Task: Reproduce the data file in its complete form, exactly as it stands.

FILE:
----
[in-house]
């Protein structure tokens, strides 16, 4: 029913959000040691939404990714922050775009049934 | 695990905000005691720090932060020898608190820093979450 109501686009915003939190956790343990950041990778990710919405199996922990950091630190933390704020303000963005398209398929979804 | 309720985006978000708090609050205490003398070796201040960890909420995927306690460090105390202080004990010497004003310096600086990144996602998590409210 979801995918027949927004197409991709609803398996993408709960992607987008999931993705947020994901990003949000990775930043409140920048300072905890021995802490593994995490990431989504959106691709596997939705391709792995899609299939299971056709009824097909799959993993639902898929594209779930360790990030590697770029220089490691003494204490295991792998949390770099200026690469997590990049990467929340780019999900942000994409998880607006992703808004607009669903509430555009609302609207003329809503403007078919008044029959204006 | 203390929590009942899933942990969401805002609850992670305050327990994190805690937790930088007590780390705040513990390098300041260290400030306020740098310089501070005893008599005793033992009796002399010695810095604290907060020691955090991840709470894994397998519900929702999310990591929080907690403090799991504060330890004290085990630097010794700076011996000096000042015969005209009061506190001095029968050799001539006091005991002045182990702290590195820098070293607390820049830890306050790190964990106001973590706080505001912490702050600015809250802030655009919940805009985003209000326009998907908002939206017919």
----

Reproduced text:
[in-house]
């Protein structure tokens, strides 16, 4: 029913959000040691939404990714922050775009049934 | 695990905000005691720090932060020898608190820093979450 109501686009915003939190956790343990950041990778990710919405199996922990950091630190933390704020303000963005398209398929979804 | 309720985006978000708090609050205490003398070796201040960890909420995927306690460090105390202080004990010497004003310096600086990144996602998590409210 979801995918027949927004197409991709609803398996993408709960992607987008999931993705947020994901990003949000990775930043409140920048300072905890021995802490593994995490990431989504959106691709596997939705391709792995899609299939299971056709009824097909799959993993639902898929594209779930360790990030590697770029220089490691003494204490295991792998949390770099200026690469997590990049990467929340780019999900942000994409998880607006992703808004607009669903509430555009609302609207003329809503403007078919008044029959204006 | 203390929590009942899933942990969401805002609850992670305050327990994190805690937790930088007590780390705040513990390098300041260290400030306020740098310089501070005893008599005793033992009796002399010695810095604290907060020691955090991840709470894994397998519900929702999310990591929080907690403090799991504060330890004290085990630097010794700076011996000096000042015969005209009061506190001095029968050799001539006091005991002045182990702290590195820098070293607390820049830890306050790190964990106001973590706080505001912490702050600015809250802030655009919940805009985003209000326009998907908002939206017919």